Monday, 6 September 2010

Top tips for YA

Two of our young adult fiction authors share their trade secrets for writing novels that readers love.

A.J. Betts, author of Shutterspeed and Wavelength writes:

Regardless of the decade, teenagers still suffer the same issues and anxieties we all did at that age. Try to tap you’re your own recollections of adolescence. My memory is patchy, so I refer to old diaries, school reports and photos. I occasionally flick through these to remind myself of the kinds of preoccupations I had.

Spend time with teenagers. As a teacher, I'm lucky to be surrounded by a variety of teens every day. And the conversations I overhear on public transport are so entertaining!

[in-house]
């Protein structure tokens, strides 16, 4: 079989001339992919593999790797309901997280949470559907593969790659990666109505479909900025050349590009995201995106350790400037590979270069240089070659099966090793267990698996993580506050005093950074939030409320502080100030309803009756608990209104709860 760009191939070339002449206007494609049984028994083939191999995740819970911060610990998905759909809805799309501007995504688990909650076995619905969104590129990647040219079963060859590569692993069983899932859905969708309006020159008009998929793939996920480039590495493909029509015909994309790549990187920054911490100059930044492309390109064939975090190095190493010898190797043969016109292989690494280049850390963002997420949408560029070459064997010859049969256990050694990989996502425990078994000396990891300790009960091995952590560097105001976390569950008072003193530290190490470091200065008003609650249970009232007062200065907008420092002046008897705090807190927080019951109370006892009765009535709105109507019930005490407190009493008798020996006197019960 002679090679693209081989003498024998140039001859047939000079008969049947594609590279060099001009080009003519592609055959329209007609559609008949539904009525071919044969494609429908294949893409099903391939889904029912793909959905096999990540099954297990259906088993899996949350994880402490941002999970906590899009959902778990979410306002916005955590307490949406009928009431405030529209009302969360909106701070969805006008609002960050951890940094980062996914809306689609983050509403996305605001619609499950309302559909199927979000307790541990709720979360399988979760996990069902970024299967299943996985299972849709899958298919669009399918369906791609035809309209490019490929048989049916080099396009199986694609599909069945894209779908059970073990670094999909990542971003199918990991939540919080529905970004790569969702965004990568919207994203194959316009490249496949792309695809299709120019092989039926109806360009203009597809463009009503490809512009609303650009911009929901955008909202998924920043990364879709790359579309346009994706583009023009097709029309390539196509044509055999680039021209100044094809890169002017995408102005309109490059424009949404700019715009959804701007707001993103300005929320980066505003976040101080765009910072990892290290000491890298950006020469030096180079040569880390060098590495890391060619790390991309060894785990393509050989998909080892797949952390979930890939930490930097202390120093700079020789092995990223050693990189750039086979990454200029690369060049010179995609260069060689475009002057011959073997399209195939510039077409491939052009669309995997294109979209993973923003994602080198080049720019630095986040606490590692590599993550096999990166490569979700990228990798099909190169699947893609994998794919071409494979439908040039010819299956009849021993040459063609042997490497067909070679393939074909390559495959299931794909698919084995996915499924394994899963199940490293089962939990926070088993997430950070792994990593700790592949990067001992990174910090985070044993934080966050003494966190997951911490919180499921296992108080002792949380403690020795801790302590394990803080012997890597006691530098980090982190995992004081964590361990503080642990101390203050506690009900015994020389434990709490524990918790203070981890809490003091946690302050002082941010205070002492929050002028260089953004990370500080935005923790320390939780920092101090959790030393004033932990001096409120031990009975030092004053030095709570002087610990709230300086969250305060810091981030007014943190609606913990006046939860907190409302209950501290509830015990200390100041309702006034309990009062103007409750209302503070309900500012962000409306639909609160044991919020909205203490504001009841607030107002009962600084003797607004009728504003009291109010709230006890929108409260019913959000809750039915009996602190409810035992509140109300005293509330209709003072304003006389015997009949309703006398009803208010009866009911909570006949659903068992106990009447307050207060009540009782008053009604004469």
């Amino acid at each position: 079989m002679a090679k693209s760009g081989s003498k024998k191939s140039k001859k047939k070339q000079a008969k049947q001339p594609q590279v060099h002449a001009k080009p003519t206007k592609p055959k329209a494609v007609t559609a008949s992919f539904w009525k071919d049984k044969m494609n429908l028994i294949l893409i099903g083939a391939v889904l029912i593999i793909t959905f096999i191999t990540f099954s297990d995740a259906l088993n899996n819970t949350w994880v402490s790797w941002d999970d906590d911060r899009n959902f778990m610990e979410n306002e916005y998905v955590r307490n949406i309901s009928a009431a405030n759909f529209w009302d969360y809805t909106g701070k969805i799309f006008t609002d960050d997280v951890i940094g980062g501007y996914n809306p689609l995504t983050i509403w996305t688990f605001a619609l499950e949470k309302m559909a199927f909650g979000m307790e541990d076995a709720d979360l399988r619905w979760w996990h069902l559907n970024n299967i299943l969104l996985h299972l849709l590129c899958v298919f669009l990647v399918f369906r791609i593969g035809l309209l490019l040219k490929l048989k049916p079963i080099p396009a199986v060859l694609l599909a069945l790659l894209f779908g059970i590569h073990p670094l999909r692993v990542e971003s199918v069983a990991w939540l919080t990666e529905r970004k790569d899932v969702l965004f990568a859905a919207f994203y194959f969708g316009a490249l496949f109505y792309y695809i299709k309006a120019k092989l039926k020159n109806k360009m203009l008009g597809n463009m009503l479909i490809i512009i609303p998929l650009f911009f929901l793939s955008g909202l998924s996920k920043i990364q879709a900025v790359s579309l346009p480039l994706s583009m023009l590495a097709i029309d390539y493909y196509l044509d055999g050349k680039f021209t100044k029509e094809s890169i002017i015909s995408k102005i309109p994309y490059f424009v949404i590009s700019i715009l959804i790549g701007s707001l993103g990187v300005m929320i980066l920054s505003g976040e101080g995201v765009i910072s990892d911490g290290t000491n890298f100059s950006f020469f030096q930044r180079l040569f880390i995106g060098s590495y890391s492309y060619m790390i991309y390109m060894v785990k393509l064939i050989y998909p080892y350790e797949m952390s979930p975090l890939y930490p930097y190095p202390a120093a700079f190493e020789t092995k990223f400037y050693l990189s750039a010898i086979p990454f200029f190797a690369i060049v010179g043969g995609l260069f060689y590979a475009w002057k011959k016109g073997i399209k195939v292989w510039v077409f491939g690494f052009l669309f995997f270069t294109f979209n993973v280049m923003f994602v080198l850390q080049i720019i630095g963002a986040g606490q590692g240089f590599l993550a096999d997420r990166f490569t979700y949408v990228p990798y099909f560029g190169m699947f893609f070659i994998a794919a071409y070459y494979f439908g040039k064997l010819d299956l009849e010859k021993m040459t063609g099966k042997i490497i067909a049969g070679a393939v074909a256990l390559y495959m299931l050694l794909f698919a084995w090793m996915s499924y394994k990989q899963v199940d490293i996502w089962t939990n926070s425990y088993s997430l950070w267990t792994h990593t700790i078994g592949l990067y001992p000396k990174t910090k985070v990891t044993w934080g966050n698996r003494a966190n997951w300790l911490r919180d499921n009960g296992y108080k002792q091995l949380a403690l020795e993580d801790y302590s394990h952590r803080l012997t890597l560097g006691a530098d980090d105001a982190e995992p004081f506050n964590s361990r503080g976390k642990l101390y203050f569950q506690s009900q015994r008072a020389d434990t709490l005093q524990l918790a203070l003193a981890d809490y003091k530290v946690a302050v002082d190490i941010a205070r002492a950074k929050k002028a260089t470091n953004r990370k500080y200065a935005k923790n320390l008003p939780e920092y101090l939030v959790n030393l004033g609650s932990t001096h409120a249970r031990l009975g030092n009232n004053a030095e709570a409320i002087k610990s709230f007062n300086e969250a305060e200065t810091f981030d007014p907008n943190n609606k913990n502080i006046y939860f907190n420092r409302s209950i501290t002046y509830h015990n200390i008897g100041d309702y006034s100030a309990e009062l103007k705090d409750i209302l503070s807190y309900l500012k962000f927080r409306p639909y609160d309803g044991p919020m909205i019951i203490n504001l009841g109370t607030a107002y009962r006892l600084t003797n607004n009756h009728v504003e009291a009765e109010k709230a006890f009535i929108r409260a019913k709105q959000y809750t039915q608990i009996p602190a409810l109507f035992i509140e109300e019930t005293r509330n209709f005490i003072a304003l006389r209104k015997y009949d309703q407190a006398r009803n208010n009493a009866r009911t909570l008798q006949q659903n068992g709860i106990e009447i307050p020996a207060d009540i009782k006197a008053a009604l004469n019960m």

Write the kind of story you want to read. Don't be too caught up in writing 'down' for a younger audience as you run the risk of patronising your reader. Focus on a good story with quality writing. If it's well written, both teens and adults will enjoy reading it.

Some thoughts from Deb Fitzpatrick, author of 90 Packets of Instant Noodles:

• Don’t let yourself think that it’s easier (or harder) to write fiction for the young adult market than it is for any other market: it’s not. Your writing needs, above all else, to be good writing; to ring true; and to treat the reader as intelligent.

• Pace is crucial in keeping your YA reader focused: tell the story through action and dialogue, as far as is possible.

• Give your manuscript to a couple of ‘test’ readers — your neighbour’s teenage son or daughter, or a friend of the family (making sure it is age-appropriate!). Young adults are smart and honest; seek their feedback and then rework the draft.

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